Macleans: Waterworks Technologies goes where demand for water infrastructure is greatest

excerpted from “Why do 40 per cent of big Canadian firms not do any business outside our borders?”

Trent Sukovieff is savouring the comforts of his hometown of Calgary after spending the past four months in Iraq. “It’s like Christmas, New Year’s and everything all rolled into one,” he says of his visit. These days, home for Sukovieff and his fiancée is Dubai, where he heads up the Middle East headquarters for Waterworks Technologies, the company his father Len founded.

Building a water-treatment plant in Iraq is a tricky business, requiring patience and sensitivity to the local culture, Sukovieff says. Procuring a nut or bolt of a certain size, available at any hardware store in Canada, might take a week in the war-torn country. If you need something done right away, you can’t just call head office; they’re all asleep, so the support of a full-service office in nearby Dubai is a necessity.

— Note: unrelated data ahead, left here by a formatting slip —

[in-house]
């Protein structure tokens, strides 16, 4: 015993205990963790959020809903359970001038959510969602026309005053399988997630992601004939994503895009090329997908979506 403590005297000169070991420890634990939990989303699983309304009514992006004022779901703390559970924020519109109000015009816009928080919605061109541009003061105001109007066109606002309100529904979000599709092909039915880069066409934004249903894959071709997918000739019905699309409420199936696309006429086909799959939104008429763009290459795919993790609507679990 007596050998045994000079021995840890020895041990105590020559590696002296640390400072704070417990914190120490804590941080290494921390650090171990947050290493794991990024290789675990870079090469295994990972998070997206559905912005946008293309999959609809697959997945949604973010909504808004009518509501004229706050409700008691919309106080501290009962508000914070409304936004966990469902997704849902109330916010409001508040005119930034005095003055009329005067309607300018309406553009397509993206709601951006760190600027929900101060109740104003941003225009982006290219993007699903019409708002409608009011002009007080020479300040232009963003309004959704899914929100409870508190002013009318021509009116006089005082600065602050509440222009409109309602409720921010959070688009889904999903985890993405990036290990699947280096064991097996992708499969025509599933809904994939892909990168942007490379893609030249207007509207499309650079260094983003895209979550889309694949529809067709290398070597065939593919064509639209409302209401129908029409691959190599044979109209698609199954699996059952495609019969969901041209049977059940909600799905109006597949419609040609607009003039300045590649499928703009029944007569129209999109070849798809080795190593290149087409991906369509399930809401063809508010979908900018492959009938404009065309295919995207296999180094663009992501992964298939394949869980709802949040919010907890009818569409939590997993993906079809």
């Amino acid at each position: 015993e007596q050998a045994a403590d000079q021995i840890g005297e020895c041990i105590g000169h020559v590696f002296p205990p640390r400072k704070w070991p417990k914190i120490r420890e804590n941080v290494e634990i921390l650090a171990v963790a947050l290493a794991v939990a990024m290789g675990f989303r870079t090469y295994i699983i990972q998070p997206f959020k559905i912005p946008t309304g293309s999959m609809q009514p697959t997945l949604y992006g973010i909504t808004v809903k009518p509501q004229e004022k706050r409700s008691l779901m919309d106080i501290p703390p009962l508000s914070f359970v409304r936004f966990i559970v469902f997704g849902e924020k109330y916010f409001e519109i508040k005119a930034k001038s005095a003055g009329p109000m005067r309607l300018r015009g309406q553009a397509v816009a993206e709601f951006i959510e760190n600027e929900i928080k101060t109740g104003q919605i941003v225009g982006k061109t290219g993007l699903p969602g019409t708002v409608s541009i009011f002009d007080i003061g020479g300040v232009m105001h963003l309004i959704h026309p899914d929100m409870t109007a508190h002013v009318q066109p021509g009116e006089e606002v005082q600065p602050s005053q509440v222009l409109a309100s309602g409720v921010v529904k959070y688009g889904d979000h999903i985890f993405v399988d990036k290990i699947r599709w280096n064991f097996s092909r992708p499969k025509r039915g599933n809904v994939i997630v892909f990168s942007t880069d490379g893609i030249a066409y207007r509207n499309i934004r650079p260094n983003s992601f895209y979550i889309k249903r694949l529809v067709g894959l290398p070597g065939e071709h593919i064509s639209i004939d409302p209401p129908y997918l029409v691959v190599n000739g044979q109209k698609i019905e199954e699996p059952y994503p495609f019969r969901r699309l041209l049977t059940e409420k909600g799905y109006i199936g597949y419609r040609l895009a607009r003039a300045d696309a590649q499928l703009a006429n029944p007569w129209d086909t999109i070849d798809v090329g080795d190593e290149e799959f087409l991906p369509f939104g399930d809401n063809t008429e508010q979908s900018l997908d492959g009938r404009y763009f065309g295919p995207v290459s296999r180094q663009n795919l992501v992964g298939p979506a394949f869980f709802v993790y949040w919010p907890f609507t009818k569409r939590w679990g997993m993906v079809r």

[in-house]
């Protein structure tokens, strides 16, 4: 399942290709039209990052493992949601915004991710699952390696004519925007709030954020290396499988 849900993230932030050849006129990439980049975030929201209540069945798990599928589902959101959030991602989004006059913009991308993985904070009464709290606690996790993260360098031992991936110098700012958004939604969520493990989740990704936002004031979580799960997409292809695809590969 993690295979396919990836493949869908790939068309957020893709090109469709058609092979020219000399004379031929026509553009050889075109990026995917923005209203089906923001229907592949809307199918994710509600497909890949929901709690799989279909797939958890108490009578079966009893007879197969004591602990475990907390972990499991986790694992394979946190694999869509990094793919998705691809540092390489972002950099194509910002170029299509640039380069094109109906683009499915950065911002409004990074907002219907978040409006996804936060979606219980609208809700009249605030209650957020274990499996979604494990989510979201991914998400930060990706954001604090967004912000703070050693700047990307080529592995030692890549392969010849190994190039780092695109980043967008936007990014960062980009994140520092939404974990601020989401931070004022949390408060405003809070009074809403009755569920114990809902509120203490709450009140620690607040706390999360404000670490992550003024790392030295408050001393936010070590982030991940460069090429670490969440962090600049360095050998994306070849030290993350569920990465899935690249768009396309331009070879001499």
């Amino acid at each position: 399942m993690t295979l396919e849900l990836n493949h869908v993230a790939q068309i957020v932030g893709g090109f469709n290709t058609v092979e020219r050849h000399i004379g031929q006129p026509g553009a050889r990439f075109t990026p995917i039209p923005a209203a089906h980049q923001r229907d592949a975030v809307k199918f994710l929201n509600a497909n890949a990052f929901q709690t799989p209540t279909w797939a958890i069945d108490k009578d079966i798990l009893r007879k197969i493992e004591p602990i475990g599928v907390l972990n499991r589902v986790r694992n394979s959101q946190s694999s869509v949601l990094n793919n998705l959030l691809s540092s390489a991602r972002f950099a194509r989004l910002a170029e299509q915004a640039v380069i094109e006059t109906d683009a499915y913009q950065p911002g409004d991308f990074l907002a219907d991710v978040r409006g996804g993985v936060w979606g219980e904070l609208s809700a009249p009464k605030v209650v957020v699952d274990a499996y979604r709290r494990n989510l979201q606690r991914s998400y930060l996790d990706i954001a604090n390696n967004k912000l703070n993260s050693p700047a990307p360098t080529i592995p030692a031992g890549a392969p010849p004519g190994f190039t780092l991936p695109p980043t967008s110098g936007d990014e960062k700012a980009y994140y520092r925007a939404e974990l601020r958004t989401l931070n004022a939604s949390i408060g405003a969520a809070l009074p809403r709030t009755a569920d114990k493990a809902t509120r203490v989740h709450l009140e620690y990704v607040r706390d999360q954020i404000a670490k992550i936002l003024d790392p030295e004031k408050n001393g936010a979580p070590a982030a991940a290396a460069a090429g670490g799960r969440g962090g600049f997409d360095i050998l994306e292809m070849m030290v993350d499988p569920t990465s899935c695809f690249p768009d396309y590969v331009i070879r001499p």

A lot of companies in Canada would ask, why bother? Sukovieff has a compelling answer. “We have a lot more business coming out of our Dubai office than we ever have out of the Canadian office,” he says. The company has projects on the go in Oman, Bahrain, Qatar, Saudi Arabia, Jordan, Egypt, Kuwait, Afghanistan, Djibouti—places thirsting for the proprietary water and waste-water treatment systems that Waterworks designs.

The company started in 1985 serving clients in Canada and the United States but very quickly gravitated to the developing countries where the demand for water infrastructure was greatest. “In Canada we have a lot of water,” Sukovieff shrugs. Thus the potential for his firm’s growth here is limited. And the challenges of living, working and profiting abroad? To him, it’s all part of the adventure.


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